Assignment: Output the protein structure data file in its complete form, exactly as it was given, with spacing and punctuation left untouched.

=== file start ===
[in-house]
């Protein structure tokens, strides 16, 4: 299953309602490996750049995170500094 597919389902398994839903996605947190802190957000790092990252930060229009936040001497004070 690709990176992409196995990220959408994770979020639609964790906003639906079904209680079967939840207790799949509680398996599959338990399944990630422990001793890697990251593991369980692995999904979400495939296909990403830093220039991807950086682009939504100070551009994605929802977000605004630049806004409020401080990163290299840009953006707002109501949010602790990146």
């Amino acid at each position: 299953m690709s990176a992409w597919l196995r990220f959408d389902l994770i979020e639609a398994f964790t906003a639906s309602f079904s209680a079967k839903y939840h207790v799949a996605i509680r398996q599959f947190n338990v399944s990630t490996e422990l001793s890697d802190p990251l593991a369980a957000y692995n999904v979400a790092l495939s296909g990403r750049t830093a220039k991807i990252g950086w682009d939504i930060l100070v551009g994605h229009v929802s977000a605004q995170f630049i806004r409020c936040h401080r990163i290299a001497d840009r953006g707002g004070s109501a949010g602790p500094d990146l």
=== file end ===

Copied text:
[in-house]
């Protein structure tokens, strides 16, 4: 299953309602490996750049995170500094 597919389902398994839903996605947190802190957000790092990252930060229009936040001497004070 690709990176992409196995990220959408994770979020639609964790906003639906079904209680079967939840207790799949509680398996599959338990399944990630422990001793890697990251593991369980692995999904979400495939296909990403830093220039991807950086682009939504100070551009994605929802977000605004630049806004409020401080990163290299840009953006707002109501949010602790990146």
């Amino acid at each position: 299953m690709s990176a992409w597919l196995r990220f959408d389902l994770i979020e639609a398994f964790t906003a639906s309602f079904s209680a079967k839903y939840h207790v799949a996605i509680r398996q599959f947190n338990v399944s990630t490996e422990l001793s890697d802190p990251l593991a369980a957000y692995n999904v979400a790092l495939s296909g990403r750049t830093a220039k991807i990252g950086w682009d939504i930060l100070v551009g994605h229009v929802s977000a605004q995170f630049i806004r409020c936040h401080r990163i290299a001497d840009r953006g707002g004070s109501a949010g602790p500094d990146l």